Leadership for any kind of change.

Please, Administrators of Canada (and probably the US and Australia, and South Korea, and New Zealand, and Morocco, and…), please stop jumping headfirst into change initiatives and expect your teachers to jump on with you as if they had been there from the start.

Do you know that some of the least effective PD (wish I could locate the references. I can’t so trust me on this one for now) EVER is when a small group goes out to a conference or training session and then tries to bring their learning back to their schools?

If you know this, then why is it still happening? More importantly, why is this model for PD still being offered? Especially with all of the different models that are available to us now through the technologies that are being advanced every single day?

You see, what happens is the marathon effect.

Chicago Marathon

It’s effect on organizations is described nicely here, in a passage from this document on transitions for sustainable social change:

People leading a change have usually already gone through their transitions and are ready to hit the ground running as soon as the change is announced. Others, however, are either just entering the Neutral Zone, or have not even made it through their Endings. They need time to arrive at their New Beginnings. Change leaders need to give them that time for adjustment and guide them through their transition rather than wonder why it’s taking so long.

Even worse is when this happens on a consistent basis. One year differentiated instruction, the next – learning with laptops, the next – SMART boards, the next – multiple intelligences, the next…
When this happens organizational trust is very low and you get a school of teachers who are doing their own things while the administration is cut off from what is really happening.

So. If I could whisper something in the ears of all of you who are in charge of professional development at your schools it would be…

…slow down. Honour time for transition. Find out what your teachers need and want in order to let their passion for teaching shine. Nurture it, celebrate it. By doing this you’ll create a climate of trust in your organization through which so much can be accomplished.

Remember, when you run a marathon there is only one winner. We can’t afford only one winner in education.

Leadership Day 2009, hosted at Dangerously Irrelevant
Leadership Day 2009, hosted at Dangerously Irrelevant

5 comments / Add your comment below

  1. I’m so glad that you shared this post on Leadership Day 09 and I appreciate your marathon analogy. Instead of seeing the marathon as needing a winner, maybe we can focus on the accomplishment of having everyone finish it! I know that would be huge to see everyone just get across the finish line :)
    .-= Kelly Hines´s last blog ..Leadership Day 2009 =-.

  2. Several years ago, when I transitioned to a different school after six years at my then-place of employ, I was struggling – both personally and professionally. I reached out to a colleague, who has become a friend in the process. One of the most valuable things she told me is that each teacher has to discover his/her “teaching voice.” I believe the same is true for schools. Too many schools attempt to solve every social ill, and to provide for every need, and, anyone who is in education knows that neither are possible. Therefore, each school needs to find its “mission voice.” What is its purpose? What, realistically is it able to do?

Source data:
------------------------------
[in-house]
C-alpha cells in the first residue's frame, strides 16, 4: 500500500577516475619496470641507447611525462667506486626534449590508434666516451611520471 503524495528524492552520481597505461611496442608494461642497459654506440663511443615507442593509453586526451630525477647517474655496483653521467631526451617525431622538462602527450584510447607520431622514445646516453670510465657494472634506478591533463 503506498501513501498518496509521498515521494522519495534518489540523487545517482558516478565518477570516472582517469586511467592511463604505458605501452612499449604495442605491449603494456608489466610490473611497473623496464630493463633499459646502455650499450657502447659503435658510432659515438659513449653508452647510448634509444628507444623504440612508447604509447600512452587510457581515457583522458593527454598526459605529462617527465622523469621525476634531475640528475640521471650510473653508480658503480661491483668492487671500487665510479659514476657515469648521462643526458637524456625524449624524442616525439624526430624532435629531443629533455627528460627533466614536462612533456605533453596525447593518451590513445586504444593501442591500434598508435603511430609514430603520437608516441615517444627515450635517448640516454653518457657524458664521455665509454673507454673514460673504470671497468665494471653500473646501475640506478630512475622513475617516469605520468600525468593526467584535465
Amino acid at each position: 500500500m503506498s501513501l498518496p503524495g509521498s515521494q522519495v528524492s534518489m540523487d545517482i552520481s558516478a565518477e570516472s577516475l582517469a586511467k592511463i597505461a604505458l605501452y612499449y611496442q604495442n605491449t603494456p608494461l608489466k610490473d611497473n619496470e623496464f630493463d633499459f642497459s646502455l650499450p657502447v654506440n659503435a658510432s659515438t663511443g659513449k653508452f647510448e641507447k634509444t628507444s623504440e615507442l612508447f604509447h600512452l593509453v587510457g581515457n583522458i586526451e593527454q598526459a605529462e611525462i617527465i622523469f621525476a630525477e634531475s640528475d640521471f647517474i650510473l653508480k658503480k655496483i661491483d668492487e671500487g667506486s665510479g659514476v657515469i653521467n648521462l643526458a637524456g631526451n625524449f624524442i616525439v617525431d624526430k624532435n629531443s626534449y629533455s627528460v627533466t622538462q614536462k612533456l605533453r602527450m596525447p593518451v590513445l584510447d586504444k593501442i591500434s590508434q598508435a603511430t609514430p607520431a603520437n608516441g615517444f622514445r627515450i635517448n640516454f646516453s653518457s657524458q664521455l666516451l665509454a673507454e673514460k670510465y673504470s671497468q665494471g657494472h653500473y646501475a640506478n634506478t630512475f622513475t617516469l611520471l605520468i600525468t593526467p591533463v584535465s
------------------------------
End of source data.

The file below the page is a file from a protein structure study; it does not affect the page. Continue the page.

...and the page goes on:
.-= Marcy Webb´s last blog ..Using Social Media to Learn a Foreign Language =-.

    1. By negative label do you mean that others will view them as a school for ‘special’ or ‘bad’ kids? I guess the key is to not care what others think. Or actually, to recongnize that others do think that and to be conscious of your actions.

      Let me explain. The students I teach were the ‘bad’ kids in the main school. They skipped classes, maybe did drugs, maybe were not very respectful to teachers and admin. If a student gets accepted into our program we keep them away from the main school as much as possible, basically taking them out of the environment where they started their negative habits. Of course, there are times when they need to go into the main school (to see the nurse, guidance, go to the library…) and we remind them that even though they are making changes everyone at the main school remembers them for what they used to do. We ask them to keep that in mind and not to give anyone any excuse to think that they are still involved in the same types of negative behaviours.

      So we control what we can – our own behaviours and attitudes – but beyond that there is nothing we can do. We can’t change other behaviours and attitudes than our own. We can only change how we react to them.

      I think the secret may be letting go, doing what we do best, and not allowing the attitudes to affect us because that will eventually affect our teaching and the work we do.

  3. Thanks for your comments. I consistently see relationships between student learning, classroom learning, and organizational learning and you have just offered another. Definitely, if we expect teachers to have a ‘teaching voice’ we better darn well be sure that our organizations are honing theirs as well. Thanks for bringing that to light Marcy and Elona.

    A few years ago I read a book called From Good to Great by Jim Collins. He asked the question – why do certain companies become great while others don’t? The response was essentially that the great companies chose one thing they did well and focused on that. They quietly organized their energies around that one thing for years and proved themselves excellent at it. That’s how they all cross the finish line, Kelly.

    Simple. Requires soul-searching, patience, diligence. Again, we need to slow down.

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